Decorative lanterns in Zen to artistic-Chinoiserie styles are enhancing the design essence of homes in the Western world.
For those wanting to bring an Asian-inspired vibe to a room or create an unexpected statement, replace a traditional chandelier with a beautifully designed lantern. Dress up your fireplace hearth with a collection of them, or place a large decorative one on the coffee table for a dramatic centrepiece.
Varying in shape and structure, ornamented with symbols of traditional Chinese culture such as dragons and bamboo, and constructed of materials as diverse as ceramic, wood or paper, lanterns have the capacity to bring an exotic element to a space, evocative of the folklore and festivals where lanterns originated.
“May we live long and share the beauty of the moon together, even if we are hundreds of miles apart,” reads a romantic Chinese poem often recited during the Lantern Festival.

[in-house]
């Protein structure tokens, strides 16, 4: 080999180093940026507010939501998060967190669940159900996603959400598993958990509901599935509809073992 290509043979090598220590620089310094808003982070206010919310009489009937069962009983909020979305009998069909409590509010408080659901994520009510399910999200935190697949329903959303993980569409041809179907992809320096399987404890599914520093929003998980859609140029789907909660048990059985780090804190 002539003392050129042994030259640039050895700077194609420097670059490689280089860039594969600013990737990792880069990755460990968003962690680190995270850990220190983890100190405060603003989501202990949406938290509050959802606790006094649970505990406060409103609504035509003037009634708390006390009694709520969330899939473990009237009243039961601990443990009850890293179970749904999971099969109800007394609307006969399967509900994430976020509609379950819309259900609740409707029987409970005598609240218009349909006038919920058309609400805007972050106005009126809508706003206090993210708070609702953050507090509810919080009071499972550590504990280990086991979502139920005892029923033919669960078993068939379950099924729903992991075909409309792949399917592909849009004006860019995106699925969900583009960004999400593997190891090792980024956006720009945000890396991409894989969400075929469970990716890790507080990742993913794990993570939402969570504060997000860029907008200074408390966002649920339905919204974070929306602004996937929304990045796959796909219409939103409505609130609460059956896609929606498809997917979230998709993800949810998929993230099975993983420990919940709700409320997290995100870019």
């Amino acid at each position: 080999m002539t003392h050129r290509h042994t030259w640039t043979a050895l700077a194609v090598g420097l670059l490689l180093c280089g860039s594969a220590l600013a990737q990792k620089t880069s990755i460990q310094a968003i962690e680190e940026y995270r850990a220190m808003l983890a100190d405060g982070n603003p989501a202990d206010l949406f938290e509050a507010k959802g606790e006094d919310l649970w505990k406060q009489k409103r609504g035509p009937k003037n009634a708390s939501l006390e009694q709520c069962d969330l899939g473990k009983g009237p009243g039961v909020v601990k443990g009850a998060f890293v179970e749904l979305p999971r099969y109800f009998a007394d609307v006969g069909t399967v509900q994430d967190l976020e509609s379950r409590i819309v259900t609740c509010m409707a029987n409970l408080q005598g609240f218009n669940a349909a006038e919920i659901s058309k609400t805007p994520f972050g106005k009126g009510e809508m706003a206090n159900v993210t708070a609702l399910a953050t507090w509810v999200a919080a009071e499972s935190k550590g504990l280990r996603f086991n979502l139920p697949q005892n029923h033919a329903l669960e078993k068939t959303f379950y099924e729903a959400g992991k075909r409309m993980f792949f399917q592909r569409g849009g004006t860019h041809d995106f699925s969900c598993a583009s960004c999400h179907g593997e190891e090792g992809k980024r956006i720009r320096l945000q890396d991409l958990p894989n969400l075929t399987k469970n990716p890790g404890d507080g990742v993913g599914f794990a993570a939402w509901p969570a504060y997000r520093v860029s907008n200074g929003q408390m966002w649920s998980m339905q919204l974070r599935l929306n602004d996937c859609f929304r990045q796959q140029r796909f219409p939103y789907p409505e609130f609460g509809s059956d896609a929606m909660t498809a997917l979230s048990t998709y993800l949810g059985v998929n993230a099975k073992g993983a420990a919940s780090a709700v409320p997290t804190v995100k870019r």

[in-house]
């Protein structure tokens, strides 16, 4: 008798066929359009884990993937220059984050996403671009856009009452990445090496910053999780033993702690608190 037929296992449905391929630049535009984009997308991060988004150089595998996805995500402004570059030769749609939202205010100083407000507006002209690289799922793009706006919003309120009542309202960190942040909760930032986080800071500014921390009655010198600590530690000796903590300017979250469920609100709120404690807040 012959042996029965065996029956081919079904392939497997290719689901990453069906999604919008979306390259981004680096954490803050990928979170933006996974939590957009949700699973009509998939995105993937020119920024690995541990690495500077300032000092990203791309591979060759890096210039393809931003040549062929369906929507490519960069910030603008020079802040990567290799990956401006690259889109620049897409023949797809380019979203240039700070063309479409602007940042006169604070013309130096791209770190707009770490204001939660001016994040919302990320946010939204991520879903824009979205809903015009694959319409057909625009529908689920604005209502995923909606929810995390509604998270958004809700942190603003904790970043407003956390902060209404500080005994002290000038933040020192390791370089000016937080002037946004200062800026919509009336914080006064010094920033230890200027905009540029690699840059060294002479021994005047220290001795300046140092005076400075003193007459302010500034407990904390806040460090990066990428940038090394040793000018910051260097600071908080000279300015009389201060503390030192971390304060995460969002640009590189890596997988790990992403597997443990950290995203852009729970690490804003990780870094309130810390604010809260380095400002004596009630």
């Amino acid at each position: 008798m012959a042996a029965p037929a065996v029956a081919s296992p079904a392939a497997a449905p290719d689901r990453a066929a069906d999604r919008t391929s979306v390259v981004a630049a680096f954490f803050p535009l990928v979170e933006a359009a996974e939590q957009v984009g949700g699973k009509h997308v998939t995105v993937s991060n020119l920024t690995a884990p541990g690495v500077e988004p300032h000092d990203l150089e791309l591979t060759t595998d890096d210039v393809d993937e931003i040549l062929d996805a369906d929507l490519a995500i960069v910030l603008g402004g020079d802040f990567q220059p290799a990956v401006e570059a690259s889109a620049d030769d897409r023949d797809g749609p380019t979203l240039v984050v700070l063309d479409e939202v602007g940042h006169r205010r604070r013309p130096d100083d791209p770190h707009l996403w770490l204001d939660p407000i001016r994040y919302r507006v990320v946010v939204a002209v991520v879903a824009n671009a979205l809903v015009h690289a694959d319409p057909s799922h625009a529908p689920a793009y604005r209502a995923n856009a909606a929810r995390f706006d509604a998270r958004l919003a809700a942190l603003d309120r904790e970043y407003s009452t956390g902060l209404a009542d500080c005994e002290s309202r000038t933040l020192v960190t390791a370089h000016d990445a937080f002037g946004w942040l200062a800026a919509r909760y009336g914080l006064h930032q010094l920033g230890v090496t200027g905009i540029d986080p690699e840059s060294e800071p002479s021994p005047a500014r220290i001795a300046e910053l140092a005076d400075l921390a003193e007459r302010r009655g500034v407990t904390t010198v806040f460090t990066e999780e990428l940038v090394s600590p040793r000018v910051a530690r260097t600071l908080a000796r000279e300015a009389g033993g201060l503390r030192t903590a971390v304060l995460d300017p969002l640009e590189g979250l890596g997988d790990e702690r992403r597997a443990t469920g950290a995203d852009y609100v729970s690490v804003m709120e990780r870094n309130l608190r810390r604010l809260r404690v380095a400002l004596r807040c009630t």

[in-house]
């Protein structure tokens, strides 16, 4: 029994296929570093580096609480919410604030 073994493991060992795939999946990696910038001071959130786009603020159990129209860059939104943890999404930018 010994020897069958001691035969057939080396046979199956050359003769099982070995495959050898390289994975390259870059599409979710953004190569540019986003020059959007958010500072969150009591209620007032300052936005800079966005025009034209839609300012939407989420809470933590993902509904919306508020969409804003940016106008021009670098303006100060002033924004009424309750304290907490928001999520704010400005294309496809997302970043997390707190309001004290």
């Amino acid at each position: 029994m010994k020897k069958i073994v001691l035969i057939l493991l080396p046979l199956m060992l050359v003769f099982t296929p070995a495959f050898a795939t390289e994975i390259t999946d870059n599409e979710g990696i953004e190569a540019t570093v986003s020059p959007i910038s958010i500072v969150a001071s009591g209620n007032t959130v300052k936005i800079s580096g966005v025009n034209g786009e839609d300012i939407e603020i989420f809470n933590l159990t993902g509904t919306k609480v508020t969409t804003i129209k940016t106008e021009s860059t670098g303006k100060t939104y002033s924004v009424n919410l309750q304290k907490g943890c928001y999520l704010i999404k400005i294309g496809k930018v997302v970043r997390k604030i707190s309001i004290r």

Its message lives on with the moon-shaped lanterns often paraded by children in the festivities marking the end of the Chinese New Year. The Festival falls on the 15th day of the 1st lunar month, this year being the 5th of March. On this brightly-lit night, thousands of lanterns line the streets, hung from homes and storefronts, setting the stage for processions and colorful performances.
As early as the Western Han Dynasty (206 BC – AD 25) the Festival held great significance, gaining in momentum and brilliance each year. During Emperor Xuanzong’ reign (Tang Dynasty), lanterns were festooned on a grand scale — 50,000 cast vivid colours into the evening skies.
Like the artisans of days gone by, designers today are limited only by their imaginations, giving us an array of delightful lighting choices to consider. Some futuristic, others whimsically inspired by nature, or, like the lanterns lit outside the palace hundreds of years ago, nodding to the past.